NASA scientist fights climate change with comedy
March 14, 2014
Don’t get the idea that NASA climate scientist Josh Willis doesn’t think global warming is a serious problem. He does. But he’s found that teaching people about it often induces despair.
“I've given tons of talks about global warming and climate change in my professional life,” he said. “People would say, ‘how do you sleep at night?’” He decided that what he needed to help the message go down with less hopeless anxiety was a spoonful of sugar in the form of a Second City comedy show.
“I think helping people laugh about it kind of breaks that spell a little bit and gets people thinking and beginning to accept it,” he said, “and then, hopefully, beginning to ask, what can we do about it?”
Chicago-based The Second City, whose alumni include Tina Fey, Stephen Colbert, Steve Carell and Mike Myers, operates an improvisational-comedy school in Los Angeles from which Willis graduated in February 2014. “I got my T-shirt and my certificate and I'm going to stick them up on my door at JPL right next to my Ph.D,” he said.
He teamed with fellow graduate Rani O’Brien, who has experience in children’s theater, to create a sketch comedy show that would smuggle some facts about climate change to audiences in the friendly garb of family entertainment. “Usually the most positive way you can change people’s minds is by making them laugh,” O’Brien said.
Together, they created the Lollygaggers show, which takes place in “Lollywood,” described as the “best last place” on a potential near-future Earth. There, a polar bear whose ice cave melted takes up residence with a grizzly bear, a penguin who notes that there has never been as cool a decade since the ’70s insists on playing music from Saturday Night Fever until his friends go bonkers, and a sea snail becomes an unwilling exhibitionist when acidic ocean waters dissolve her shell.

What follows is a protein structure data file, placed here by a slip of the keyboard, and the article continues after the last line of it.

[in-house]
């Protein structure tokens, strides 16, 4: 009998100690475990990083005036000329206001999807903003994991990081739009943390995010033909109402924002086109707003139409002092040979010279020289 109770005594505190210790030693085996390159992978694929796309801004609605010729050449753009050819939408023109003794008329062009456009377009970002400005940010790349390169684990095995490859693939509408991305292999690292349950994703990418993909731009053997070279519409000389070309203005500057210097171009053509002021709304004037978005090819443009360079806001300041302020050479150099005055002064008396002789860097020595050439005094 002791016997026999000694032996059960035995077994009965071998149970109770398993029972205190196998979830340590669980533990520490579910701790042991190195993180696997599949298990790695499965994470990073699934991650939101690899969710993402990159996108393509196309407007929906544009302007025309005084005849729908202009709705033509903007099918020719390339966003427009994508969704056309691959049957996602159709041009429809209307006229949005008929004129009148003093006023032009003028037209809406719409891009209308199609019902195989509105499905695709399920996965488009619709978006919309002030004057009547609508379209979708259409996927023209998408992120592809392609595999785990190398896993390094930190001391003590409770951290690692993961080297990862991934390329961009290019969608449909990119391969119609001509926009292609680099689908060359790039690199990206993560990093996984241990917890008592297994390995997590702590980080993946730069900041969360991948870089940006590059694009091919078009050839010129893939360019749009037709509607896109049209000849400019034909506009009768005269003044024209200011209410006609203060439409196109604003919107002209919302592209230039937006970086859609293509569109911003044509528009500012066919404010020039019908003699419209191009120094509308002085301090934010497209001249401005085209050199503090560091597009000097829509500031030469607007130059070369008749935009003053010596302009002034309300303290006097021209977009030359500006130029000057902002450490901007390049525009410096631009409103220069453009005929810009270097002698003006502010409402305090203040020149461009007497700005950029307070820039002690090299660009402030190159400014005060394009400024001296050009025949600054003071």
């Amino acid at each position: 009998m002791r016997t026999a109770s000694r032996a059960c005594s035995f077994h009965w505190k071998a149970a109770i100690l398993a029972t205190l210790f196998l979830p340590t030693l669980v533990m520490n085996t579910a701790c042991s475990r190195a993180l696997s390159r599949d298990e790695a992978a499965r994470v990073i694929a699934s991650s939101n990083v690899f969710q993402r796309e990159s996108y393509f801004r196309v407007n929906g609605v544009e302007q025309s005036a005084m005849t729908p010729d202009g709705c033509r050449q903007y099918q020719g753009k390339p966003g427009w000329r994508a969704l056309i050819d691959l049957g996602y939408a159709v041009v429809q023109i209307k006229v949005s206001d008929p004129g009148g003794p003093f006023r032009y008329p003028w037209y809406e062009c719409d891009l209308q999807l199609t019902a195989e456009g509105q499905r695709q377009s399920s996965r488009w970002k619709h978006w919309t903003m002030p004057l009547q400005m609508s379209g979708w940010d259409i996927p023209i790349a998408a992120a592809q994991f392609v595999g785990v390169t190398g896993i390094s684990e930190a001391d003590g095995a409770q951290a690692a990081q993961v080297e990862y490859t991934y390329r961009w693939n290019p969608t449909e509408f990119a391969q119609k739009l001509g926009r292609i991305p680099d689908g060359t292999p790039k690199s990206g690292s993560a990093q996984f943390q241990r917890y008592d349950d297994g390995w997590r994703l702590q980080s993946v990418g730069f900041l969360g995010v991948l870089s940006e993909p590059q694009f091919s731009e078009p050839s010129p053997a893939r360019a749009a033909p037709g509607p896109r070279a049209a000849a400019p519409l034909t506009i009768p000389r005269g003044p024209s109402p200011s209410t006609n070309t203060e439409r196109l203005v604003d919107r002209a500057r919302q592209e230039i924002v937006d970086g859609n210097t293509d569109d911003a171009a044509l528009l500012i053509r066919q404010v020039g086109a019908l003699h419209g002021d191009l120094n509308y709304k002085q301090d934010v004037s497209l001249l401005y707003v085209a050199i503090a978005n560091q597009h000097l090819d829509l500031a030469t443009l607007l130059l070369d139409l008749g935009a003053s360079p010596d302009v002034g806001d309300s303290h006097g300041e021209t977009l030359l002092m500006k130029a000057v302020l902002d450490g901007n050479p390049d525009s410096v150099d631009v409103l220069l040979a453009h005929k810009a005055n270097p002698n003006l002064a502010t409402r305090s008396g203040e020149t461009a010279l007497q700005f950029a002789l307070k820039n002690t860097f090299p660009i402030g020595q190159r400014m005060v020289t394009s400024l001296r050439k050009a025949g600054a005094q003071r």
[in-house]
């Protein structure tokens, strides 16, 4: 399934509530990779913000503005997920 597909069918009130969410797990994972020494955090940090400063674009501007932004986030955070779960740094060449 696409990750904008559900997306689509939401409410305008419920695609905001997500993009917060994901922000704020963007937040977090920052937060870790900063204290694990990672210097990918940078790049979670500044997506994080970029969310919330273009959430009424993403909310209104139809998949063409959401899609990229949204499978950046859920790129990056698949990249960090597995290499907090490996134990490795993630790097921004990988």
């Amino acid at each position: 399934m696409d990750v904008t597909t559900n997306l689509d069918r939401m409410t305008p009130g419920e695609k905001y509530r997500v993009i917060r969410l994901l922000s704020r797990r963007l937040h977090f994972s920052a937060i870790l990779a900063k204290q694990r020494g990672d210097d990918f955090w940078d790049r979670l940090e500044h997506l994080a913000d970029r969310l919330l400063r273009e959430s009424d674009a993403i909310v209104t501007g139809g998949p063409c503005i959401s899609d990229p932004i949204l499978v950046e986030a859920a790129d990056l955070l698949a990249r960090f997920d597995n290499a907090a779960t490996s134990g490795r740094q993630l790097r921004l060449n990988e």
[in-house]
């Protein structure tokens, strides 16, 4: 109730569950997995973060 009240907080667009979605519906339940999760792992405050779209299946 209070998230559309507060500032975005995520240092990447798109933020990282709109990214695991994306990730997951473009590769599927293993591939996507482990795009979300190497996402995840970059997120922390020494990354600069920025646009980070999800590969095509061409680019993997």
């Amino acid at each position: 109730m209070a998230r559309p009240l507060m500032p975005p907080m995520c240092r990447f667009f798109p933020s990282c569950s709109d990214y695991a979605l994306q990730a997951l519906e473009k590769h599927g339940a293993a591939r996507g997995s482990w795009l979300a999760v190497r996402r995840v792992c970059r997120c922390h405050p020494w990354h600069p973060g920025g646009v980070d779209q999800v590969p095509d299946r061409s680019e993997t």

The ‘best last' place
“We really try to walk the line between targeting it at kids and also making it fun for adults,” Willis said.
“I think the hardest thing for adults to get is this idea that humans could have such a big impact,” he said. “It seems impossible that we could be changing the entire planet's climate.”
But he observed that children accustomed to a constant onrush of information soak it in. “They're just drinking from the fire hydrant and they accept the idea very quickly,” he said. “What they struggle with is the thing that we all struggle with, which is what to do about it.” As a partial answer, the final song of the show is “Shrink Your Carbon Footprint.”
Kids in the audience get to participate in the show during a segment in which they are invited to ask questions to a real NASA scientist, played by Willis who is, as mentioned, a real NASA scientist. Queries have ranged from “Since everyone knows that global warming is happening, why can’t they just stop it and just shut down pollution?” to “What makes scientists explode?” Willis begins each answer as a mock-academic dissertation until pulled back to the appropriate level of simplicity by a child puppet operated by O’Brien.
“I really want kids to walk away with a sense of delightful doom,” O’Brien said. “You don't want to live your life in fear. By getting kids and adults engaged in this, I think we can affect the political climate of the future.”
Lollygaggers is being presented through April at The Second City Studio Theatre in Hollywood, California.This video shows highlights from the show. Credit: Rani O'Brien